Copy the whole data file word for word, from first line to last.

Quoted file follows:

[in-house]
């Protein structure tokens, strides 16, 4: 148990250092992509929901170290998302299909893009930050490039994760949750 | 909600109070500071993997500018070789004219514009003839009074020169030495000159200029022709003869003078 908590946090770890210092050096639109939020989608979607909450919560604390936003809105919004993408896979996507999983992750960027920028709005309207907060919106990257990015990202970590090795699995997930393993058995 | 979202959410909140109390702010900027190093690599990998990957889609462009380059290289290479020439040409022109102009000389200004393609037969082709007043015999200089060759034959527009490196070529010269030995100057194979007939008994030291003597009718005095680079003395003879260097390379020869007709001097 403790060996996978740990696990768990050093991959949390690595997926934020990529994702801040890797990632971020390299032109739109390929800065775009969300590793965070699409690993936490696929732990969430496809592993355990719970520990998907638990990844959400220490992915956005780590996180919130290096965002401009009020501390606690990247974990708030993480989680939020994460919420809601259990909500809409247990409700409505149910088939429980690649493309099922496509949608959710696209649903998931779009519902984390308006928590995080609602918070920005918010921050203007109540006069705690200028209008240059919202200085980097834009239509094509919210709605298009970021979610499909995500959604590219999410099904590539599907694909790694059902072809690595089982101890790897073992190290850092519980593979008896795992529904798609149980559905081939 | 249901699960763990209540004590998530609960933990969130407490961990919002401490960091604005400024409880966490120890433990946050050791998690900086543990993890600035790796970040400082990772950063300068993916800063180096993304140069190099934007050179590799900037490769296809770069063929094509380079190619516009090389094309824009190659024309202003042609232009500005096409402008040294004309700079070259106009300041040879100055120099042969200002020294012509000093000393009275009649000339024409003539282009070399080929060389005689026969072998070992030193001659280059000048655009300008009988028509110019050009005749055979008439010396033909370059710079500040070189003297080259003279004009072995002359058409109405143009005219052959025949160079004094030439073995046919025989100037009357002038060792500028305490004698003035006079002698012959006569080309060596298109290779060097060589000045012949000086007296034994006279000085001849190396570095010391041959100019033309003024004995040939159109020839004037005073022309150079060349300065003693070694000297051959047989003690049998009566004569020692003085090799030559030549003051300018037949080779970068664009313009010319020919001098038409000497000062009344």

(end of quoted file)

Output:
[in-house]
């Protein structure tokens, strides 16, 4: 148990250092992509929901170290998302299909893009930050490039994760949750 | 909600109070500071993997500018070789004219514009003839009074020169030495000159200029022709003869003078 908590946090770890210092050096639109939020989608979607909450919560604390936003809105919004993408896979996507999983992750960027920028709005309207907060919106990257990015990202970590090795699995997930393993058995 | 979202959410909140109390702010900027190093690599990998990957889609462009380059290289290479020439040409022109102009000389200004393609037969082709007043015999200089060759034959527009490196070529010269030995100057194979007939008994030291003597009718005095680079003395003879260097390379020869007709001097 403790060996996978740990696990768990050093991959949390690595997926934020990529994702801040890797990632971020390299032109739109390929800065775009969300590793965070699409690993936490696929732990969430496809592993355990719970520990998907638990990844959400220490992915956005780590996180919130290096965002401009009020501390606690990247974990708030993480989680939020994460919420809601259990909500809409247990409700409505149910088939429980690649493309099922496509949608959710696209649903998931779009519902984390308006928590995080609602918070920005918010921050203007109540006069705690200028209008240059919202200085980097834009239509094509919210709605298009970021979610499909995500959604590219999410099904590539599907694909790694059902072809690595089982101890790897073992190290850092519980593979008896795992529904798609149980559905081939 | 249901699960763990209540004590998530609960933990969130407490961990919002401490960091604005400024409880966490120890433990946050050791998690900086543990993890600035790796970040400082990772950063300068993916800063180096993304140069190099934007050179590799900037490769296809770069063929094509380079190619516009090389094309824009190659024309202003042609232009500005096409402008040294004309700079070259106009300041040879100055120099042969200002020294012509000093000393009275009649000339024409003539282009070399080929060389005689026969072998070992030193001659280059000048655009300008009988028509110019050009005749055979008439010396033909370059710079500040070189003297080259003279004009072995002359058409109405143009005219052959025949160079004094030439073995046919025989100037009357002038060792500028305490004698003035006079002698012959006569080309060596298109290779060097060589000045012949000086007296034994006279000085001849190396570095010391041959100019033309003024004995040939159109020839004037005073022309150079060349300065003693070694000297051959047989003690049998009566004569020692003085090799030559030549003051300018037949080779970068664009313009010319020919001098038409000497000062009344």